Green hills rising up behind the town, tall trees waving in the misty valleys, a cold breeze hitting on your face. Are you in Switzerland? Oregon? Northern California? No, this is Hawaii, a mountainish town on the Big Island called Waimea.
This is the Big Island Waimea, not Waimea town in Kauai, not Waimea Valley or the famous Waimea Bay on Oahu. Fortunately, like the Big Island with many names, Waimea has two names, the other is Kamuela. Why is this? John Parker, an early sailor from Massachusetts jumped ship offshore of Northern Hawaii in 1809 and swam ashore, a real adventurer. Through his knowledge of handling cattle he befriended the Hawaiian King Kamehameha I, this gained him a parcel of land. The tiny parcel eventually grew into (Samuel) Parker Ranch and so the town was named Kamuela, this is Hawaiian for Samuel (Parker), his grandson, who helped the area to grow by leaps and bounds.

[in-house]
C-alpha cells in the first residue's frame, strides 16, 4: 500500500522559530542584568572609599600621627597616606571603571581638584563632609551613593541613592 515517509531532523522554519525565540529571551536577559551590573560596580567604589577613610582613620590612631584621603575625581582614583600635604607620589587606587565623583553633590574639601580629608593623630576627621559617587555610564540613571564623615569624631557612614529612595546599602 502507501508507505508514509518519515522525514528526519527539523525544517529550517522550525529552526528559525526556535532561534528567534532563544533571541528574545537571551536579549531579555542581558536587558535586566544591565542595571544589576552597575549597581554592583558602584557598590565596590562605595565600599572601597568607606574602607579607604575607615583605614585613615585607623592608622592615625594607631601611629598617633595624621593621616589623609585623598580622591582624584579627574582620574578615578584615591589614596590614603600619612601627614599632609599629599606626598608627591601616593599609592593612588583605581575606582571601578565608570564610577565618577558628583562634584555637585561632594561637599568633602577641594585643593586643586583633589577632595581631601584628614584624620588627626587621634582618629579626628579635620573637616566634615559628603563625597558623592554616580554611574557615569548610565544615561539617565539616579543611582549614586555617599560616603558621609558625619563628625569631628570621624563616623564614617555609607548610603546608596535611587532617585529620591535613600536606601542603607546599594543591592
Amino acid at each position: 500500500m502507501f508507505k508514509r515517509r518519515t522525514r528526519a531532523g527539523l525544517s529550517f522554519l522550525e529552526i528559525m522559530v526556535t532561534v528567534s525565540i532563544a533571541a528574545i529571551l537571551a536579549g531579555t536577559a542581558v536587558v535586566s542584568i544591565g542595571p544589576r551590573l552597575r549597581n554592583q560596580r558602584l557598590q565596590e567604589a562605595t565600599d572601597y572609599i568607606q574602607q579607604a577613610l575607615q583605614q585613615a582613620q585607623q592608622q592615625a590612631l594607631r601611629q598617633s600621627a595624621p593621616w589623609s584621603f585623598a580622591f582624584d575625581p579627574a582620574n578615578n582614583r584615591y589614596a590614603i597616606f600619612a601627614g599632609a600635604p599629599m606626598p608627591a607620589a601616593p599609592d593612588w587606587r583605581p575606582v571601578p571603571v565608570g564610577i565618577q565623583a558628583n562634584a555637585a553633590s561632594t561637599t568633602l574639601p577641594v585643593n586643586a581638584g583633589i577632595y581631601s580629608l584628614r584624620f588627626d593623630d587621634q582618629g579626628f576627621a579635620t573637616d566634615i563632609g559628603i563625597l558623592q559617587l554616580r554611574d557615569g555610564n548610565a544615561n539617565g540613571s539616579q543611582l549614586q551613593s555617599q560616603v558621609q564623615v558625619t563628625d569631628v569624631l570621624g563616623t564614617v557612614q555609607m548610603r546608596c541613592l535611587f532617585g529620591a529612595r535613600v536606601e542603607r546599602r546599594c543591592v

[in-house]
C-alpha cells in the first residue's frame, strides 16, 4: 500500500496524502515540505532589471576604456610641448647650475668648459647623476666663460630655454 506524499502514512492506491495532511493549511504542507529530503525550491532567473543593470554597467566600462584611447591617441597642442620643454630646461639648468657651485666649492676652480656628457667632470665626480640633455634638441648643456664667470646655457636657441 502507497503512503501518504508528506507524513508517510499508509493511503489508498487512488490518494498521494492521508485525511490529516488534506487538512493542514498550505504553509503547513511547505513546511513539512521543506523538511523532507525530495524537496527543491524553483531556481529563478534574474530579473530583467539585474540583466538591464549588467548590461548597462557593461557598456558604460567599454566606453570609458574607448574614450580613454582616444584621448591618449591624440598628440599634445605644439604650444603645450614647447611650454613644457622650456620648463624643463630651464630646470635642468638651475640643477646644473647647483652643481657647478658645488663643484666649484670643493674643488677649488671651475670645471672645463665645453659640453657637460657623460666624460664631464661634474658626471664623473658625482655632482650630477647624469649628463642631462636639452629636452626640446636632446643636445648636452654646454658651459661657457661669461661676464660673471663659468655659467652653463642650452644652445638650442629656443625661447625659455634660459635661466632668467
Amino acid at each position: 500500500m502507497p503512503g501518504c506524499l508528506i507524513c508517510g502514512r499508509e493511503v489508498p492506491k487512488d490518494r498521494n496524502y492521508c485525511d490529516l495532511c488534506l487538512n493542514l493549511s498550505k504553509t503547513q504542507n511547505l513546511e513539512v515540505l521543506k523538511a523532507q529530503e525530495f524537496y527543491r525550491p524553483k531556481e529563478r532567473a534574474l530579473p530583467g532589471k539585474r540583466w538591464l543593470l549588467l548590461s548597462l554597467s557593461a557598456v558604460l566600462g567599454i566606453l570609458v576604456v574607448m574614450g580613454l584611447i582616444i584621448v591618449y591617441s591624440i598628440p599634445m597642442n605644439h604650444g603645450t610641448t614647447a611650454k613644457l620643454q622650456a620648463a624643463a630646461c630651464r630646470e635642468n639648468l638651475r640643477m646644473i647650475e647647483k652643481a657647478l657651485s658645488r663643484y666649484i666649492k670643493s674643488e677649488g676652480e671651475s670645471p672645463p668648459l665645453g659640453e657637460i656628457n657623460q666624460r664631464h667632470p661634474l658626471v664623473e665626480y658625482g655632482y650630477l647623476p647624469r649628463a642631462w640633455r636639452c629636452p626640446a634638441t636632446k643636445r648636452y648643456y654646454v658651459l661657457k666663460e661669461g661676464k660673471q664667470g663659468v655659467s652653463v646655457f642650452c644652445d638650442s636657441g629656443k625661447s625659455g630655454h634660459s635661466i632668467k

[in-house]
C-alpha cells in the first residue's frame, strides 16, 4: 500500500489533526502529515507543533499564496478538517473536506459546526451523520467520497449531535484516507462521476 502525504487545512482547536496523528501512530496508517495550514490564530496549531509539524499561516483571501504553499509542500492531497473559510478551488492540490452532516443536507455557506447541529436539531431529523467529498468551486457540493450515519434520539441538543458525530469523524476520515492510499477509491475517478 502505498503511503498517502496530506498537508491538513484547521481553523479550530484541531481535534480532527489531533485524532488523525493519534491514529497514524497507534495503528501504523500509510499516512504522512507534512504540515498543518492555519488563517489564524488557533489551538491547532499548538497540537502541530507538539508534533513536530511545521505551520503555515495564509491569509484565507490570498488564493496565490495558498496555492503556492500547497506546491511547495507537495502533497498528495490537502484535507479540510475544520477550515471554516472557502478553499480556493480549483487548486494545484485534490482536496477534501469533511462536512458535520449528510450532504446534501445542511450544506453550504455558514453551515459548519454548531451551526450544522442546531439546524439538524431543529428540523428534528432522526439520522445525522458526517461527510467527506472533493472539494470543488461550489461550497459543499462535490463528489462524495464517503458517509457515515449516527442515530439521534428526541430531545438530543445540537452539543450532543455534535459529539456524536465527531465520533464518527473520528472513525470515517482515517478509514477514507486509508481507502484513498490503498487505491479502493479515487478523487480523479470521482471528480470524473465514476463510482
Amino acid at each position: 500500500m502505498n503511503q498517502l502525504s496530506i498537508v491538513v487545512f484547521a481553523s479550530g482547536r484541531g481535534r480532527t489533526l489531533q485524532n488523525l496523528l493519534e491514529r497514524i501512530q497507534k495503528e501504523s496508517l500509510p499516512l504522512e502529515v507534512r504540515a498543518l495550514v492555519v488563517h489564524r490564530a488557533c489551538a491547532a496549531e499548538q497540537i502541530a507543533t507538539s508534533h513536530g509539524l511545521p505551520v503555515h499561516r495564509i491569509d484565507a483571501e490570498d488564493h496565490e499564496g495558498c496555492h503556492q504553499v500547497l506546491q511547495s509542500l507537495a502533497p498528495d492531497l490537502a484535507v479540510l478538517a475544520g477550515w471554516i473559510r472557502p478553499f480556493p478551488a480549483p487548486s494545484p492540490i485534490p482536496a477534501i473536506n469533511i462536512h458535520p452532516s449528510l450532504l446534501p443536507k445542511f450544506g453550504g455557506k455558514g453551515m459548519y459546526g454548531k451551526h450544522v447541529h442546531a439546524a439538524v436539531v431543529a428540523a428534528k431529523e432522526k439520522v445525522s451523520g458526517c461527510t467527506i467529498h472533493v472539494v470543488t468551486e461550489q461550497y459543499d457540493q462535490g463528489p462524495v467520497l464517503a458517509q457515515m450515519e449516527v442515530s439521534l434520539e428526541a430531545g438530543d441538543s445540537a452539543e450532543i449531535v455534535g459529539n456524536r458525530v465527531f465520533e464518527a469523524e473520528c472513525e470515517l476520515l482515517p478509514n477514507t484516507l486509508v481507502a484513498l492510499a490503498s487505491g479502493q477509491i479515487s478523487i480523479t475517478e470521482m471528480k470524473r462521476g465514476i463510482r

The leaps and bounds were those of the cowboys on horses, who, through the years, built the surrounding ranch and this unique village. It is called Waimea, pronounced “Why-may’-ah”. Please don’t say “Why-ME-ah” or people will cringe.
Waimea means “red water”, the color of the streams that flow down the mountain.
But what’s in a name? The town’s the thing, always cool, always green, emerald hills forever enchanting.
People wanting to move to Hawaii yet still be in their mountain town move here. Montana Residents, Colorado, Oregon and Northern Californians feel right at home here, I’m sure. Far removed from the usual white sand, palm-tree beaches, here there be Pines and Eucalyptus.